We wander between pools; examine the ever varying rocks; swerve the occasional surge of waves; compare the myriad shells. We think and chat about the aeons of time and the restless patience of the sea that have together produced this present. And like every present, it is momentarily producing a new present, only for that moment to be swept impatiently away by the time and tide that have a reputation to uphold.

Looking over today’s waves has me thinking of particular partings. One afternoon I stood high on Don Heads, well west of here, but overlooking the same Strait. Some dear friends had left on the car ferry to Melbourne. From this headland we watched the ship ploughing into a decent headwind, taking our friends away.


[Looking across Bass Strait from Waterhouse Beach]
That time the tug of the main relented, and they returned, sharing more years with us on this side of the Strait. They left again, as we all must in one way or another. But there is a small comfort in knowing that they carry this island with them. Because once this place has you – as it has me, whether it be my birthplace or not – it holds you wherever you may go.

Sunday, 24 August 2014

11 Dumb Ways to Die While Bushwalking



[Perfect weather for walking, but will it stay that way?]
People die bushwalking. Every year several people shuffle off this mortal coil while shuffling their boots through the Australian bush.

Our bushwalking retailers, bushwalking websites and other authorities issue warnings along the lines that “outdoor activities carry their own risks of injury and death.” They’re trying to tell us that when we lace up our bushwalking boots and hoist your pack, we’re doing something dangerous.

How dangerous? Well, it’s as risky as getting in a car; or catching an aeroplane; or going to hospital; or swimming; or making love; or riding a bike; or sitting on the toilet; or any of the other common activities that kill a proportion of their participants. If we wanted to be really paranoid, since most people die in bed, we might consider avoiding sleeping there.

Having established that most activities carry risk, wise participants will look for ways to minimise those risks. Or some might prefer to learn lessons from those who’ve already made mistakes. I’m in that second category. So I thought I’d offer here my own far-from-exhaustive list of dumb ways to get into trouble while bushwalking.


[A gently-flowing Ronny Creek, near Cradle Mt, Tasmania]
A few caveats: I point out that I have adopted – as one born-to-it – the voice of a dumb (male) walker! Also, although his list applies to bushwalking in Tasmania, it should be transferable to most cool/temperate/alpine walking areas. Here then are: 

11 Dumb Ways to Die While Bushwalking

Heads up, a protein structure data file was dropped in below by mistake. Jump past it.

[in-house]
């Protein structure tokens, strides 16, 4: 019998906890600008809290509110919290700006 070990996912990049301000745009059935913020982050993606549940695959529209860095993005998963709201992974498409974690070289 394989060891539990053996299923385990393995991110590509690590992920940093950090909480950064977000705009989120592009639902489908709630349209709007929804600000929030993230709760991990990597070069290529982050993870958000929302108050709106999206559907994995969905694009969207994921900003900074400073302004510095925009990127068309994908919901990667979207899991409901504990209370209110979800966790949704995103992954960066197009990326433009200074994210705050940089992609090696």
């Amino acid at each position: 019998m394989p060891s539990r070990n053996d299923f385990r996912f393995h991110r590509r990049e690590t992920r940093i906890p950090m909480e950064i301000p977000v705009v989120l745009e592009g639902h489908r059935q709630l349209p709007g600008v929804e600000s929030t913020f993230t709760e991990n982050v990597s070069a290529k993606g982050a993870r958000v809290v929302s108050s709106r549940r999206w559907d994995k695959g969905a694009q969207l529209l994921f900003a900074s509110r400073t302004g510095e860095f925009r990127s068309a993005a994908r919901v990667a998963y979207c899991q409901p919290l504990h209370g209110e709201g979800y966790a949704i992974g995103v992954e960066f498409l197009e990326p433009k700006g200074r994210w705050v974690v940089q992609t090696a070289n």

1. Don’t take a map
Maps are expensive, and I’ve got a perfectly good road map after all. And don’t get me started on how expensive a GPS is! I’ve got my smart-phone, and I’m sure it has GPS built in. Besides the route is easy to follow - she’ll be right!

2. Don’t carry a tent
There are huts on this walk, for heaven’s sake! Why would I bother buying a tent that I won’t even need? Do they think I’m made of money? In an emergency I’ll just use the bin-liner I’ve got inside my pack.


[Who needs a tent: unless the hut is full]
3. Ignore weather warnings
I’m on a tight schedule, so I have to leave today. Besides those bushwalker’s weather alerts are a bit of an over-reaction, I reckon. I’ve got pretty good clothing and my bin-liner will keep stuff in my rucksack dry.

4. Wear denim or cotton clothes
If there’s one thing that drives me crazy about bushwalkers, it’s how incredibly daggy they look in all that expensive gear they get from those rip-off outdoor stores! My good ol’ jeans look SOOO much better, and they’re comfortable. Same with my cotton T-shirt. Okay they get a bit heavy when they’re wet, but since when did a little moisture kill anyone?


[Daggy, but effective for cold/wet weather]
5. Start late in the day
I believe in flexibility. We had planned to get walking by noon, but that early lunch turned into a long – and very pleasant - one. And we certainly weren’t going to leave our beers! Who cares if it’s nearly four o’clock?! We’ve got a warm inner glow, and a couple of torches to match. We’re up for navigating in the dark if we have to.

6. Don’t take a PLB
Here’s another con from the gear stores! A personal locator beacon will set you back hundreds of dollars. And I hear you have to register with some dodgy-sounding international organisation. If worse comes to worst, a good old smoke signal will do the same thing, and it won’t cost you an arm and a leg.

7. Split up from your group
If you’re lost, there’s a better chance to find the track if you all split up and go looking. Many hands make light work, and all that. You can always find each other again by shouting or whistling.

8. When you’re lost, just keep walking
I’ve got a great sense of direction, so I figure if I just keep looking I’ll eventually find my way back to the track. My other rule of thumb is to walk downhill. For one it’s easier, but for another it’ll lead you towards a lake or the sea, and that’s always good, eh!

9. Don’t leave your trip plans with anyone
As I said, I like to be flexible, so I never bother leaving my plans with anyone. Where’s the spontaneity in that? Also, I NEVER sign any of those damned log books. I don’t want the government knowing my personal business!

10. Cross that flooded creek no matter what!
I’ve already told you that a bit of moisture isn’t going to kill you. I’m not one to let a bit of flowing water intimidate me, or stop me from getting to my campsite on the other side. Just plunge on in and keep going, I reckon. Anyway I’m not a bad swimmer.


[A creek crossing: what could possibly go wrong?]
 
11. Never underestimate your abilities
I take learning seriously. It’s very important to think that you can work everything out on your own. If you stopped to ask for help every time you struck a hard patch you’d never improve your own abilities. What kind of wimp ever admits that he’s in trouble?!

* * *


As you can see, there are a good many dumb ways to die while bushwalking. If you’re as rigorously gormless as my dumb friend, there’s a good chance you’ll never even be bothered by the sound of the rescue helicopter. It’ll all be too late.